UV flatline finishing can produce long-term savings

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UV flatline finishing technology has been around for decades and has offered finishers increased throughput and efficiency when finishing flat objects, such as doors and panels, under a spray. It has primarily been used in the manufacturing of kitchen cabinets, wood furniture and flat-wood building products. Though originally designed to operate with clearcoat solvent-based finishes, the technology saw growth as waterborne clearcoat finishes entered the market.

But more recently, because of increased consumer demand for painted cabinetry and furniture, UV flatline finishing has grown at an even higher rate as coatings suppliers introduce waterborne UV pigmented finishes to their customers.

Five years ago, pigmented finishes were a small portion of the kitchen cabinet market — perhaps 10 percent at most. But today, it’s close to a 50-50 split between stain and pigmented finishes for both new-build and remodeling projects.

Pigmented cabinetry continues to grow in popularity with younger home buyers and designers. The most popular colors include whites and grays with matte or low-gloss finishes, but customized accent pieces such as kitchen islands are often contrasted in bright colors with a high-gloss finish. Through the use of UV flatline finishing, coating suppliers can help manufacturers deliver cabinetry in virtually every color of the supplier’s fan deck and in varying batch sizes from small specialty batches to larger orders.

A mid-sized cabinet manufacturer in California recently added a waterborne UV flatline system to take advantage of this growing market demand and was able to nearly double sales in just two years.

With all these benefits, perhaps the biggest sticking point in moving forward with UV flatline finishing is the cost of entry. A shop can be facing a capital investment that ranges from roughly $500,000 for used equipment to nearly $750,000 for higher-end new equipment. For small- to mid-sized shops, new compact sprayer technology in automated flatline finishing machines is more affordable than this, but these units’ smaller capacity limits throughput and, therefore, the potential ROI of the system. With the potential ROI that a complete waterborne UV flatline coating system can deliver in terms of a reduction in overall applied cost, there truly is a lot to like.

Though there is a capital expenditure involved, the benefits of UV waterborne flatline coatings offer many opportunities for long-term savings, both in terms of time and dollars.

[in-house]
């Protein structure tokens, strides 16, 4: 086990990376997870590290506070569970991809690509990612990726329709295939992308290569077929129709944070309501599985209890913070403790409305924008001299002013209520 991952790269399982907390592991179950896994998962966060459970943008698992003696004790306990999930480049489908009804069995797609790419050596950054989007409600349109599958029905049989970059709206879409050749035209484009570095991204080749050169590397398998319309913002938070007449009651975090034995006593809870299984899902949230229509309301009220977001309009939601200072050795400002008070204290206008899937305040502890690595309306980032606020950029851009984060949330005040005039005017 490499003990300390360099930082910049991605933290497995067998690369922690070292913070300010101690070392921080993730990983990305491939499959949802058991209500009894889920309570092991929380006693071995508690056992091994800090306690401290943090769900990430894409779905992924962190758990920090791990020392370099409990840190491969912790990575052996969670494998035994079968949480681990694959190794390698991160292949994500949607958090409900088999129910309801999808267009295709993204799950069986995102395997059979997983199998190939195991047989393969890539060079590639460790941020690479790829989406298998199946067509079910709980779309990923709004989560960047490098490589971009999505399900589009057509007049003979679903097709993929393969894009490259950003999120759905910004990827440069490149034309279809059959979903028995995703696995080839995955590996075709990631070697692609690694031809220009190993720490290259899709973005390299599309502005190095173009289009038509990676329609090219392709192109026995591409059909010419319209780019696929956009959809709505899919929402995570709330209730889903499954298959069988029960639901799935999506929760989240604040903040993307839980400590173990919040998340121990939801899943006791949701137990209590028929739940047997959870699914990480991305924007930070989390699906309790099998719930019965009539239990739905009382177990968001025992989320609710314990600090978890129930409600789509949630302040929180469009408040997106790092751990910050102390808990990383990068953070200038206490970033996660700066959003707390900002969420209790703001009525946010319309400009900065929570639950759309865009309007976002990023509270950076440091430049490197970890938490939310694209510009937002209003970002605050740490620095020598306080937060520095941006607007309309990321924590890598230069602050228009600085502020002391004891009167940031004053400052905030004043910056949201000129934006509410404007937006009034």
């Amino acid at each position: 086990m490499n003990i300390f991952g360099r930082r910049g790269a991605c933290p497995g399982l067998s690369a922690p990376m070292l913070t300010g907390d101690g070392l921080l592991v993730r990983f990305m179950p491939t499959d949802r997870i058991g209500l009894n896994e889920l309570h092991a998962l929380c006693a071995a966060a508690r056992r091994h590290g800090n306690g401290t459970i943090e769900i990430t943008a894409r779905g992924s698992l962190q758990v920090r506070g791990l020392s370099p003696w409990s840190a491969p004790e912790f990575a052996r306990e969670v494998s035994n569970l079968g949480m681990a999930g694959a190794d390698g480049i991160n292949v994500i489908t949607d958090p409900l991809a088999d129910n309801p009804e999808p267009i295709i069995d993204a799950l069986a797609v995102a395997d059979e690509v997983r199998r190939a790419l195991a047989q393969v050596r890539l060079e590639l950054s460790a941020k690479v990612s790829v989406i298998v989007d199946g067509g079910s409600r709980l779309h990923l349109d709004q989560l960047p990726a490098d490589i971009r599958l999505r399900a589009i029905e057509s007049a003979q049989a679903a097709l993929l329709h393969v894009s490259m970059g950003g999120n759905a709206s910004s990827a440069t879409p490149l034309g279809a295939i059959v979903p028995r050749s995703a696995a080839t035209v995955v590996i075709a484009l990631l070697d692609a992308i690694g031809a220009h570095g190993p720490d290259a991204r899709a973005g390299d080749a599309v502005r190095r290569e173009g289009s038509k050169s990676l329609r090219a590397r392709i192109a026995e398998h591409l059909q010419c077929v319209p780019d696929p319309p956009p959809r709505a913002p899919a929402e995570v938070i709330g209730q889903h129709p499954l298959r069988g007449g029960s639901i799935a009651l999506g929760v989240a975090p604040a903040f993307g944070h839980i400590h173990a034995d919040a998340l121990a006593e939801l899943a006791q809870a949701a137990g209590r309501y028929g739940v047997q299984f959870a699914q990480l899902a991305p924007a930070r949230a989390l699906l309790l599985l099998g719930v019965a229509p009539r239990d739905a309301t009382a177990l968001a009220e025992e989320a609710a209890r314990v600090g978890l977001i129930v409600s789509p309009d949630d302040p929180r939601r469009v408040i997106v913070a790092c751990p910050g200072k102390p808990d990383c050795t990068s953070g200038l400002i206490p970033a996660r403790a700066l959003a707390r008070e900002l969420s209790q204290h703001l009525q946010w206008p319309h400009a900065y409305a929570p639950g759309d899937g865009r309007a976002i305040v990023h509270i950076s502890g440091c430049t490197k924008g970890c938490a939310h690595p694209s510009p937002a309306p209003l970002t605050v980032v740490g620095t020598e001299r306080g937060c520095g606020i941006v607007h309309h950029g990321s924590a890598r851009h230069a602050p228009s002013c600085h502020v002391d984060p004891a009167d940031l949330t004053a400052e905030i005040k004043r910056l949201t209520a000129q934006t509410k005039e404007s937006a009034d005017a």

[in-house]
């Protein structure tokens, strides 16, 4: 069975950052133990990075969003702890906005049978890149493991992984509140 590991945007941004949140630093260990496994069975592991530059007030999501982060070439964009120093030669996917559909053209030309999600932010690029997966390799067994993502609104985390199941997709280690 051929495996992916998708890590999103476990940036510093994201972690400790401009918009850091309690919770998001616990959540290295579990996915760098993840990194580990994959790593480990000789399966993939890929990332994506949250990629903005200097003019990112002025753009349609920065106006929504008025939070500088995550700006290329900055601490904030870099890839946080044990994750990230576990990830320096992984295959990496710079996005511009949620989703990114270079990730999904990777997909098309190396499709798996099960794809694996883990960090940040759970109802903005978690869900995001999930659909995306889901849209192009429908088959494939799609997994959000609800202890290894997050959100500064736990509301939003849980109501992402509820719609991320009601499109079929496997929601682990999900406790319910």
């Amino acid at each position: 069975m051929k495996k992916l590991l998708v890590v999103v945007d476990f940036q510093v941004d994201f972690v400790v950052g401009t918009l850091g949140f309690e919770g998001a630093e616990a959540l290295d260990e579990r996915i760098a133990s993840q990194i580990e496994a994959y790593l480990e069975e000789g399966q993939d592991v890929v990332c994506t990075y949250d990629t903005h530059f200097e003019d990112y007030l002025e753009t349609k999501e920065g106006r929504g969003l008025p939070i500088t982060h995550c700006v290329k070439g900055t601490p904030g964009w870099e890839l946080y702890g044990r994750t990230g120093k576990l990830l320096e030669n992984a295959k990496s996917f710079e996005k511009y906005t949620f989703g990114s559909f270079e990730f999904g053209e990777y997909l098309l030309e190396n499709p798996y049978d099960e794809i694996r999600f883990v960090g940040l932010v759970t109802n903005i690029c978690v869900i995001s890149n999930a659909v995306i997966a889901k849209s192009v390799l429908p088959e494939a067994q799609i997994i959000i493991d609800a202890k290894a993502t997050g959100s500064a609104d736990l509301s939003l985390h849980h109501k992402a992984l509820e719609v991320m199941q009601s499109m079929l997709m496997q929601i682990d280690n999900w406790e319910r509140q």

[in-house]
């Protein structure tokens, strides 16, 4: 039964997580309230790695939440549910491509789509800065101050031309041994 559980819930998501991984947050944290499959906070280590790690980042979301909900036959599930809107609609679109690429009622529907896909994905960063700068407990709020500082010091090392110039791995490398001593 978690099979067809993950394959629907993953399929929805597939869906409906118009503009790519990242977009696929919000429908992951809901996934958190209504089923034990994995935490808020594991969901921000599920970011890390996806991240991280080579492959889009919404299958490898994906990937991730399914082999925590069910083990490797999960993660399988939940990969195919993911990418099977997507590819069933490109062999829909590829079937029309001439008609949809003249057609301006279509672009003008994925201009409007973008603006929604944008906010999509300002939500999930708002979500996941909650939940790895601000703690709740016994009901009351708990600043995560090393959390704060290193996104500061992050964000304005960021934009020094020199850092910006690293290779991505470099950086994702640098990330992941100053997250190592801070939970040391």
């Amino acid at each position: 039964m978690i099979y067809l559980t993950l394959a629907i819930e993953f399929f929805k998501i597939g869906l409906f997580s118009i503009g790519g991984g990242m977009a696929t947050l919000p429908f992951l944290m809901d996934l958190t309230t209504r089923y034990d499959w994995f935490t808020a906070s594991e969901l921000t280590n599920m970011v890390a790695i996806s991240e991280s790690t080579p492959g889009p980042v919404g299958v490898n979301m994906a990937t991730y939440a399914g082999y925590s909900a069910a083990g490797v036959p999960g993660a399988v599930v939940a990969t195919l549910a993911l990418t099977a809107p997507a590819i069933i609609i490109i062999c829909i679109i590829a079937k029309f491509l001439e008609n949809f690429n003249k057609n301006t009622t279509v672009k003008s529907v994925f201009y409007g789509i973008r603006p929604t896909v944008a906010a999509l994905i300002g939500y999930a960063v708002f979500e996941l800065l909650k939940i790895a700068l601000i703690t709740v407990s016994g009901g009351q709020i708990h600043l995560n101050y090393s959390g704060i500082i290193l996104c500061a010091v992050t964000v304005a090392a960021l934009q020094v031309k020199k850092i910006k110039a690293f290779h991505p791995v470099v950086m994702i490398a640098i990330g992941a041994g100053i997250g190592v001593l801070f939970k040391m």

The need for speed

Production can’t wait, especially when the ability to speed up the ability to handle finished parts can be reduced by more than 75 percent. Conventional spray finishing lines might utilize conventional vertical dryers that require anywhere from 45 minutes to an hour to dry conversion varnish and, even then, unloading takes perhaps an extra 10 minutes as finished parts cool as they move down the conveyor. The parts must also be racked as the finish isn’t fully cured.

Pieces that come out of a UV system still require a flash-off period that is dependent on both the product and the line, but these parts are generally fully cured in 10 minutes or less.

Slashing utility costs

No one can predict energy costs, but less time spent in the drying process with waterborne UV flatline processes than traditional lines equates to lower energy usage. And, with the advent of LED UV curing for UV flatline systems, the potential for energy savings and lower electric bills grows.

Batch-to-batch color control

The waterborne UV flatline process offers the ability to maintain finishing specs within an extremely tight range. Dialing in a finish to perform consistently on specific species of wood is simplified, which means a manufacturer doesn’t need to worry that parts made on different days won’t match in terms of color and gloss once assembled. Line color changes are also fast, taking place in less than two minutes.

Environmentally speaking

Waterborne UV flatline finishing can help a manufacturer meet environmental goals and save money while doing it.

Overall, the coatings offer an approximate 20 percent increase in efficiency over solvent-base systems, allowing a shop to get more for its dollar. But there’s another advantage — up to 85 percent of the overspray can be reclaimed and reused.

Waterborne UV flatline coatings carry no formaldehyde and offer extremely low VOCs, averaging .06 lbs./gal. A flatline conversion varnish system will produce perhaps up to 100 times more than UV flatline. And as environmental regulations become tighter and obtaining permits become more expensive and time-consuming, waterborne UV flatline finishing can beneficial to shops in states or regions where emission limits are low.

With floor space at a premium in any manufacturing facility, waterborne UV flatline finishing can significantly reduce the amount of space needed. Typical manual spray lines can run from 1,000 to 1,500 feet; that can be reduced by up to 90 percent with waterborne UV flatline operation.

Don’t go it alone

As with any significant change in a manufacturing operation, there’s a lot to learn before implementation of a waterborne UV flatline system. That’s where a manufacturer can truly benefit by working with a coatings supplier early in the process. The supplier will likely have partnerships with equipment manufacturers and might even offer design engineering services to help plan lines and get them up and running.

Tim Workman is manager of business development for Sherwin-Williams.

This article originally appeared in the August 2016 issue.

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